The Future Of Our Franchise Reviewed by Momizat on . With the whole Chicago White Sox fan base begging Williams and Ozzie to “blow it up!” I’ve been racking my brain with what options we have after we get rid of c With the whole Chicago White Sox fan base begging Williams and Ozzie to “blow it up!” I’ve been racking my brain with what options we have after we get rid of c Rating:
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The Future Of Our Franchise

With the whole Chicago White Sox fan base begging Williams and Ozzie to “blow it up!” I’ve been racking my brain with what options we have after we get rid of certain players on the team.

It’s no secret that this team is awful- just down right God awful, so I decided to check into our minor league system just to see what was available.

I turned to future White Sox 3rd baseman, Brent Morel, the other day to get his opinion. Tyler Flowers, Jordan Danks, Dayan Viciedo, Buck Coats were the guys he listed off to me as future prospects in Charlotte. Taking Brent’s list into consideration, when can we expect to see these guys actually helping out the franchise?

Tyler Flowers: Projected to be the “catcher of the future” for the White Sox, Flowers won’t be making an appearance any time soon according to White Sox insiders. Pierzynski, who has been struggling at the plate, has his 10 and 5 kick in on Monday. Friday night he was told by manager Ozzie Guillen that the Sox won’t be dealing him in a trade before then. Why? It most certainly has to do with Flower’s poor plate appearance (thanks greatly to Sox hitting coaches changing his swing approach). As of Sunday June 13th Flowers was hitting .230 with a .332 OBP. It’s clear that Flowers will have to step it up and cut down on his strikeouts before he is brought up to be a full-time catcher.

Dayan Viciedo: Signed by the White Sox in 2008 for 4 years and $10 million at the age of 19, at 21 he is a free swinging power hitter who could take over Konerko’s place at 1st base if and when Konerko leaves the organization. His only problem is his lack of patience at the plate which is not uncommon for a power hitter such as Dayan. His stellar career in AAA this far was something that Morel was sure to point out to me during our interview. “Viciedo is having a really strong year. I’m sure he could help out the franchise in the future” he commented to me.

Jordan Danks: Not unknown as “Little Danks” to White Sox fans, John’s little brother Jordan is a top prospect in the Sox organization. Unfortunately his season in AAA has been less than amazing. Putting up a .235 average, Little Danks’ major problem is his strike out’s which is at an alarming rate for the curve. Experts argue his defensive skills, but I don’t see him making it to the bigs any time soon unless he cuts down on his K’s.

Buck Coats: Joining Jordan Danks in the outfield in AAA, Buck shares the same first name as my favorite ballplayer of all time- Buck Weaver. Coats has put up a solid .284 average with a low 35 strikeout’s in 51 games for the 2010 season. Unfortunately only 18 of those games have been in AAA since being called up from Birmingham a few weeks ago. I hadn’t paid much attention to Coats who is a recent acquire for the White Sox but Morel’s opinion of him seemed to be high enough for me to check out.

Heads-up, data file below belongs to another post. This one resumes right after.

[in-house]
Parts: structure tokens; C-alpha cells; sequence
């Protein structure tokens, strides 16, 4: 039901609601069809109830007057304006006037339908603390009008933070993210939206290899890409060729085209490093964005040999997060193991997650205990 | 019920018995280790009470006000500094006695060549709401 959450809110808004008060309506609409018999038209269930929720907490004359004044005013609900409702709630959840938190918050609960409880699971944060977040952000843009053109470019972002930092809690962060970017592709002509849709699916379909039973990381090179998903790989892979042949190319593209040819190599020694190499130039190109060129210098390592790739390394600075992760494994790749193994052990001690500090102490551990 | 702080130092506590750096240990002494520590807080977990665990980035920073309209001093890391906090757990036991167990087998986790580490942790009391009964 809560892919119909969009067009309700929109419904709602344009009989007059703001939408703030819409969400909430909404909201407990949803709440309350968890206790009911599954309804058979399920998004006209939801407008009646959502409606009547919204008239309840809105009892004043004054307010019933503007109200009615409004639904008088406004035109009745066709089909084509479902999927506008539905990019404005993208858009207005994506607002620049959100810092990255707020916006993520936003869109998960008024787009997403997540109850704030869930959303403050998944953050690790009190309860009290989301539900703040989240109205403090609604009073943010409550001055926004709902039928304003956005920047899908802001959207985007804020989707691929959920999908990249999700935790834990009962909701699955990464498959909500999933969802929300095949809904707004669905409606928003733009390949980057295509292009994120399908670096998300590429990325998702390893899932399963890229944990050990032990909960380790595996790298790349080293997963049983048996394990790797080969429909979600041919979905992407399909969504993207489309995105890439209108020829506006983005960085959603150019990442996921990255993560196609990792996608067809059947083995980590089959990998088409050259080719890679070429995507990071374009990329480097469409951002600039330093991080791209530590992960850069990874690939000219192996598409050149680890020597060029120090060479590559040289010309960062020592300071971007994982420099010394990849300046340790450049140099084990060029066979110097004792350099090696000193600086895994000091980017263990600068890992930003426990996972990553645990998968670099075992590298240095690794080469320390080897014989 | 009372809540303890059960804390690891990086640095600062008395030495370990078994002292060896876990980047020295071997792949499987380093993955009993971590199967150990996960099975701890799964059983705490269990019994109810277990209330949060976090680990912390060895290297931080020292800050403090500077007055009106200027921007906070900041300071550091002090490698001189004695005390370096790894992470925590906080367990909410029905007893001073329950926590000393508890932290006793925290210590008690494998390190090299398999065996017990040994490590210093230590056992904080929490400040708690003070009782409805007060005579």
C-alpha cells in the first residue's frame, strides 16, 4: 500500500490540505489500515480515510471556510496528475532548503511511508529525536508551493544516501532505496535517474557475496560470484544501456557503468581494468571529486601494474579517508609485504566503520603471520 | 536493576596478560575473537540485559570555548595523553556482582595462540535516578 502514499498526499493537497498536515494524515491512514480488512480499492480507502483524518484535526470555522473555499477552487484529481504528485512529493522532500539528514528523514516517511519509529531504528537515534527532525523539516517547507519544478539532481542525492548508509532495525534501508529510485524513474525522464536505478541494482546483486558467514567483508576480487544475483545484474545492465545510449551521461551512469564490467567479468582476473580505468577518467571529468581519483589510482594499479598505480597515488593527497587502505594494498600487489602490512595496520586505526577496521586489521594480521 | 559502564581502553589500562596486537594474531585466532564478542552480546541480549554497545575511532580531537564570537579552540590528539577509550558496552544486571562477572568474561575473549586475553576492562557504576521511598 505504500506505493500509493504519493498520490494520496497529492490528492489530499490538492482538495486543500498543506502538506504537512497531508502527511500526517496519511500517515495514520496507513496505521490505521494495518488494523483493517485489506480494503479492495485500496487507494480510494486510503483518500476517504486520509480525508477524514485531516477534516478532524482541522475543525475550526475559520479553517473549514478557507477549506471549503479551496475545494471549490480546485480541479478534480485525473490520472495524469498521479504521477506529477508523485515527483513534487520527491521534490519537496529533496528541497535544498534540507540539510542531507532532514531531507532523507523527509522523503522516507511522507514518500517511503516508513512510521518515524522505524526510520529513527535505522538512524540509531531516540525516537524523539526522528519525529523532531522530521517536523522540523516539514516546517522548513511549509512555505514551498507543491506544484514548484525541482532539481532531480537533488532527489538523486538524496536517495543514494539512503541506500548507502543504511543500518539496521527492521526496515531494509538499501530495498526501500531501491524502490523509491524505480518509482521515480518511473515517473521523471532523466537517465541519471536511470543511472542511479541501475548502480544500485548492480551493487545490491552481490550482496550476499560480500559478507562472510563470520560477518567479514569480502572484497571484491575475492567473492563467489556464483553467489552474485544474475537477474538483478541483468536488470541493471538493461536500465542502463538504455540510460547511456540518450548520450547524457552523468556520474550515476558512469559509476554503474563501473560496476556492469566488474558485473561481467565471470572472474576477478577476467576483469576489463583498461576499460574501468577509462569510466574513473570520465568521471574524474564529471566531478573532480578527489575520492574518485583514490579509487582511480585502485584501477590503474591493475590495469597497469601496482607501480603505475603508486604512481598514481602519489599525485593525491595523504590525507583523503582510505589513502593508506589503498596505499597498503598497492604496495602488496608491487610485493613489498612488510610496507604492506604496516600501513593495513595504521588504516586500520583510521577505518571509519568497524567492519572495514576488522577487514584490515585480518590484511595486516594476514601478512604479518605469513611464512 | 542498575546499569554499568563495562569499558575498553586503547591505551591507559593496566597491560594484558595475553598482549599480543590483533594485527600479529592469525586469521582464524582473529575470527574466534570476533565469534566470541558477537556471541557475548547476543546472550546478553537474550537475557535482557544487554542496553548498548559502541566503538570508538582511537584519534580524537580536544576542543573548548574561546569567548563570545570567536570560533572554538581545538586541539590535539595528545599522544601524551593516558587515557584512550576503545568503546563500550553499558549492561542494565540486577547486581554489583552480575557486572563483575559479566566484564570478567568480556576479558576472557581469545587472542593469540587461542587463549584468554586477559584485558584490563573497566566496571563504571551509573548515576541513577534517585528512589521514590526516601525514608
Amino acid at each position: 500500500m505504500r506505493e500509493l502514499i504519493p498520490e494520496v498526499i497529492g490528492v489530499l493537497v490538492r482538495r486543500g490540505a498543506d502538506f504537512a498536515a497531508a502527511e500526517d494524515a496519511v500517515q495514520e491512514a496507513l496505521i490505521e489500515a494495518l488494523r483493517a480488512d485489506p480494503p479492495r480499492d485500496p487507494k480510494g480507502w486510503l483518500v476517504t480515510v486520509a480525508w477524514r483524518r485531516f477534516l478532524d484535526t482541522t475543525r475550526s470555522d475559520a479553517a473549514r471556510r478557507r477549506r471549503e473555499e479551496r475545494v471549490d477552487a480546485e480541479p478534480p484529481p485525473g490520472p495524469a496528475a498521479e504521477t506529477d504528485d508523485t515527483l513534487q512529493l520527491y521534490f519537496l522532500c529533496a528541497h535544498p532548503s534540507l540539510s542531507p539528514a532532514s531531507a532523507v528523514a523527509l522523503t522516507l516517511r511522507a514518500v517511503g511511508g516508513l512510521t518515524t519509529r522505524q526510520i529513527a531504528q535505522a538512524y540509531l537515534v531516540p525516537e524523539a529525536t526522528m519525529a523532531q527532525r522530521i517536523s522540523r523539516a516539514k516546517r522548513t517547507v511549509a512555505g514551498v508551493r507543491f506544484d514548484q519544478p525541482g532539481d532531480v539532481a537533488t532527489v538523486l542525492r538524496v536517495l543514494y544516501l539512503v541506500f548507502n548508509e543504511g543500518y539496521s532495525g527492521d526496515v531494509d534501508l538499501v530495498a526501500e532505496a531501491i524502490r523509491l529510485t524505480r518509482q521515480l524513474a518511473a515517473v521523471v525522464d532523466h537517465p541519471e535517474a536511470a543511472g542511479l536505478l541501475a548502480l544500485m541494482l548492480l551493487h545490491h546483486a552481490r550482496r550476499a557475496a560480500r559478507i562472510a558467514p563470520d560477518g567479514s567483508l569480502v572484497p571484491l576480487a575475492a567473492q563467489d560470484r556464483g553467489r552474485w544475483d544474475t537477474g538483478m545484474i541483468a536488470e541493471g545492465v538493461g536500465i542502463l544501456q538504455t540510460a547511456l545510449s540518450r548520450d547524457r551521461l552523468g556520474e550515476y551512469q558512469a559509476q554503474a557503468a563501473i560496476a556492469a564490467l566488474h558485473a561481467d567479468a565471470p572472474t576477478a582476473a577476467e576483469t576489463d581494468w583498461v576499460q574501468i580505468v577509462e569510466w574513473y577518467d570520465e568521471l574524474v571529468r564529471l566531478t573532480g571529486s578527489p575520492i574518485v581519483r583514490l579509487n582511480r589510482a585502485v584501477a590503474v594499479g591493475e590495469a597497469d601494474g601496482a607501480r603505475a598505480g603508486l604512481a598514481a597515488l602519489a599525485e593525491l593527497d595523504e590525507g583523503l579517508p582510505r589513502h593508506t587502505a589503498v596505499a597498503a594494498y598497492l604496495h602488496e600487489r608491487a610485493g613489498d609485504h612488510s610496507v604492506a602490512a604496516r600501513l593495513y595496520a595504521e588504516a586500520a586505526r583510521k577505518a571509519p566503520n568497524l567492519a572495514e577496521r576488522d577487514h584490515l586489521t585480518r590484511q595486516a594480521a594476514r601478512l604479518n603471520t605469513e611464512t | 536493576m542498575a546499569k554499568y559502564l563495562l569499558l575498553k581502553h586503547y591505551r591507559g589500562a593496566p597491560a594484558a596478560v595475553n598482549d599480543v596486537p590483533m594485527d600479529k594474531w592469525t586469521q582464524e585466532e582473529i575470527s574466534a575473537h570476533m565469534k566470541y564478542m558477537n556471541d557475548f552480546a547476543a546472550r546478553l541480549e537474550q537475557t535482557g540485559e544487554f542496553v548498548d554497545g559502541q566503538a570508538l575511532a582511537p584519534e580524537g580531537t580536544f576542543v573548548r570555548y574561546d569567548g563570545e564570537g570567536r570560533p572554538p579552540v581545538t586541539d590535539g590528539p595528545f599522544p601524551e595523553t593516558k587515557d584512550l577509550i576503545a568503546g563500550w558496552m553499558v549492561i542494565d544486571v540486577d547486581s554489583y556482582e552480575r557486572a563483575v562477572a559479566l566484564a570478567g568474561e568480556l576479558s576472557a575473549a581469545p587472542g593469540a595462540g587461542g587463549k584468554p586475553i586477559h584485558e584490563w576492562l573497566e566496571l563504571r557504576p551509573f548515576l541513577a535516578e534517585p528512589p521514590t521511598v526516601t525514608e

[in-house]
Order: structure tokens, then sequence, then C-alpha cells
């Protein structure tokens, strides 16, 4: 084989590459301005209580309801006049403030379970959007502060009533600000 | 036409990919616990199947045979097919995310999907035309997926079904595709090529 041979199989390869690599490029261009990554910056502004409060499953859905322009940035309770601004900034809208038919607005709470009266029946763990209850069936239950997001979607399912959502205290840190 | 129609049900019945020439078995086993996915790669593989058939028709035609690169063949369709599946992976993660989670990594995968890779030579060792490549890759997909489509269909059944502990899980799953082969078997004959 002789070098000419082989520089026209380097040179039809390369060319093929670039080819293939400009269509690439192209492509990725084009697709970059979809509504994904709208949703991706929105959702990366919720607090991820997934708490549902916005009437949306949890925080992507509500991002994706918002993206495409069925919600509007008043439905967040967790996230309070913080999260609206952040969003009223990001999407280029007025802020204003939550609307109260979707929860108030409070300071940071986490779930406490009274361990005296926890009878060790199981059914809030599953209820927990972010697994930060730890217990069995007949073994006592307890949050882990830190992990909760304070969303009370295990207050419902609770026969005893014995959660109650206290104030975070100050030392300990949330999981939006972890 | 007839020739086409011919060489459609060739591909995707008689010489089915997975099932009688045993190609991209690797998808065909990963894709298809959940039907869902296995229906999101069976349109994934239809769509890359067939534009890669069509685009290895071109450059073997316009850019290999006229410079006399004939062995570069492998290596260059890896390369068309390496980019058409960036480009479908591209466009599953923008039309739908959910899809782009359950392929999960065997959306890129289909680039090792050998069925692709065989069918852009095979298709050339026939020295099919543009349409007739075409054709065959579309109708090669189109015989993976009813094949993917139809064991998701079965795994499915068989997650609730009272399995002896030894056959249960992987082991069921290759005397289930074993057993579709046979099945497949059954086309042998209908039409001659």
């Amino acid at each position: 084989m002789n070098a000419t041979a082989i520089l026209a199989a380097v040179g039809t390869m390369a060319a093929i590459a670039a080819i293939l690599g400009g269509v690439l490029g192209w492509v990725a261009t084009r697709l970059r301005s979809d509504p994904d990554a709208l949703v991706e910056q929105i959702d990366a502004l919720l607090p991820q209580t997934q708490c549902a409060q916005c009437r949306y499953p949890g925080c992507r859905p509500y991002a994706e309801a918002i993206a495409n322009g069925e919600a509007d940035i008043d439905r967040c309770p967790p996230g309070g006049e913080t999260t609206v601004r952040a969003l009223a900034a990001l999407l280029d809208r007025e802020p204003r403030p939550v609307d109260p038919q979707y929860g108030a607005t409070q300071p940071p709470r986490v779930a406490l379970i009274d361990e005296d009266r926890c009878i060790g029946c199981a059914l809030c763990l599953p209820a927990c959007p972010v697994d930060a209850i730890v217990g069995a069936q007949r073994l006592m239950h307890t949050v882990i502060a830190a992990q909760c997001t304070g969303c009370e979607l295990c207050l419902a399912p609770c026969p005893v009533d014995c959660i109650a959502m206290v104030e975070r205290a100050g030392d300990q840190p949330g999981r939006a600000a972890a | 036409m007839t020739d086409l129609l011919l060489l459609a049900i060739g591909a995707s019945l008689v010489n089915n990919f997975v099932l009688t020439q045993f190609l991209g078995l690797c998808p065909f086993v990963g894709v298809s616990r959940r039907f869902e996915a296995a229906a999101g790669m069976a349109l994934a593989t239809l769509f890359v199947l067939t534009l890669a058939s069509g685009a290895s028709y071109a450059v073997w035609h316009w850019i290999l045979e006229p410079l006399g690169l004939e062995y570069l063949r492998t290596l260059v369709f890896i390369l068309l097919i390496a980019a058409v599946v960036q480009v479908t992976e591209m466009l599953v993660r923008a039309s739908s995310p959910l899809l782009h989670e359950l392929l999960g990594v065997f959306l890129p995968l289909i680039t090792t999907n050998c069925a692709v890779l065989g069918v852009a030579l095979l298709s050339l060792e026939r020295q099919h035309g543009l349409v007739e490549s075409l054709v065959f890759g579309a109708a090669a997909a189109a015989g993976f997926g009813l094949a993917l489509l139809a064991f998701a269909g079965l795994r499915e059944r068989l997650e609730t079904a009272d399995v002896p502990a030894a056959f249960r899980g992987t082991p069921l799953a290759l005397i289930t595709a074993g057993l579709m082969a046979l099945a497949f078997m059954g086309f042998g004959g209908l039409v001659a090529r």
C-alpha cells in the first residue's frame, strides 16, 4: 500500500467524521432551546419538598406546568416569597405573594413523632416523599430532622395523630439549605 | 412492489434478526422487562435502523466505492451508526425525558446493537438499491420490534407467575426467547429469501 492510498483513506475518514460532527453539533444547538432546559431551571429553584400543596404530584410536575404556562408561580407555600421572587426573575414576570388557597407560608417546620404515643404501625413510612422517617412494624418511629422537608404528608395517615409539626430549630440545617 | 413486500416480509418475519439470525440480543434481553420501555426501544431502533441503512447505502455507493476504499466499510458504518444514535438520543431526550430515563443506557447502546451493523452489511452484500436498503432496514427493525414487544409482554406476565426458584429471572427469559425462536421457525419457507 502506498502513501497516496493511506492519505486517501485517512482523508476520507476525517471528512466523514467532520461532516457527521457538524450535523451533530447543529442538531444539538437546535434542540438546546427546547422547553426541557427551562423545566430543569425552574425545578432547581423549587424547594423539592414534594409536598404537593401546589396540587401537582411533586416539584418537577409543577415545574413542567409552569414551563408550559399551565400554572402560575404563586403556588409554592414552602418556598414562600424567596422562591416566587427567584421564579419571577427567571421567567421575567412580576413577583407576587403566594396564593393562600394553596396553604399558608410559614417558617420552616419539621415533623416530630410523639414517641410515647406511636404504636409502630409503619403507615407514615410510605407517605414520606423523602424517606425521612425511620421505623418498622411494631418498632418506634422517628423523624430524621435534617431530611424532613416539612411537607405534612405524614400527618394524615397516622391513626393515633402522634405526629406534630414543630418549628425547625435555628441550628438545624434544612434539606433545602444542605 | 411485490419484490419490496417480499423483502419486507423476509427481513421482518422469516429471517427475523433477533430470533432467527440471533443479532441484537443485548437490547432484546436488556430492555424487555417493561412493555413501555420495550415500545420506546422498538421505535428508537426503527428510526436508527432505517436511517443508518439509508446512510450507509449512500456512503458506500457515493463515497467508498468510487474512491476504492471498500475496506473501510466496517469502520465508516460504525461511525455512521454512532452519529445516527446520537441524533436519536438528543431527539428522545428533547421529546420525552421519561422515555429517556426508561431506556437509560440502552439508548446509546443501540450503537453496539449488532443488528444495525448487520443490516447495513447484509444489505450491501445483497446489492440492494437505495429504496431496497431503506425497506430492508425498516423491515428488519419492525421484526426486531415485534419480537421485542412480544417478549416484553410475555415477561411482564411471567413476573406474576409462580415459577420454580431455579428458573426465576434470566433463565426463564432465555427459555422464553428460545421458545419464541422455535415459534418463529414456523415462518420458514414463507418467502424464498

Brent Morel: Morel was brought up from AA to Charlotte almost 2 weeks ago. With Teahen’s absense at 3rd, the Sox haven’t had much other choice than to play a rotation of the 43 year old Vizquel and should-be AAAer, Jayson Nix. It’s been clear for some time that Morel is the future third baseman for the White Sox, but why? Morel was named as the White Sox “Best Infield Arm.” It’s honestly at matter of at-bats in the minor leagues. He’s gotton a slow start in Charlotte but I’m sure will turn things around quickly. One thing that worries fans is that he’ll be rushed to the major’s too quickly. When I asked him if he felt the franchise was doing well to make sure he was ready fundamentally and not rushing him after his early promotion to Triple-A, he replied “Yes, I do. I have a lot of respect for Buddy Bell and all the Minor League coordinators and their decision process. They’ve been real open with me in what they expect from me. Going into this year they felt I was ready to play in the Big Leagues defensively. It was just getting enough at-bats in the minor leagues and developing my approach to hit at the major league level.”

Brent continued to add that he felt “as though the White Sox are based around pitching and defense, so it’s not all about hitting when you get to the big leagues. They want to make sure you can contribute in all aspects whether it’s bunting, defense, or base running.”

There are sure to be many changes in the Sox organization this year and I’m sure we all look forward to seeing what these kids do the rest of the season in the minors. I don’t see us bringing anyone up before the end of the season with the exception of Morel baring an incident at third base. I’ve always been a big fan of developing players in the minors before bringing them up and with these guys there’s no exception. However I think it’s safe to say that within the shambles of the White Sox farm system there seem to be a few shining lights on the field.

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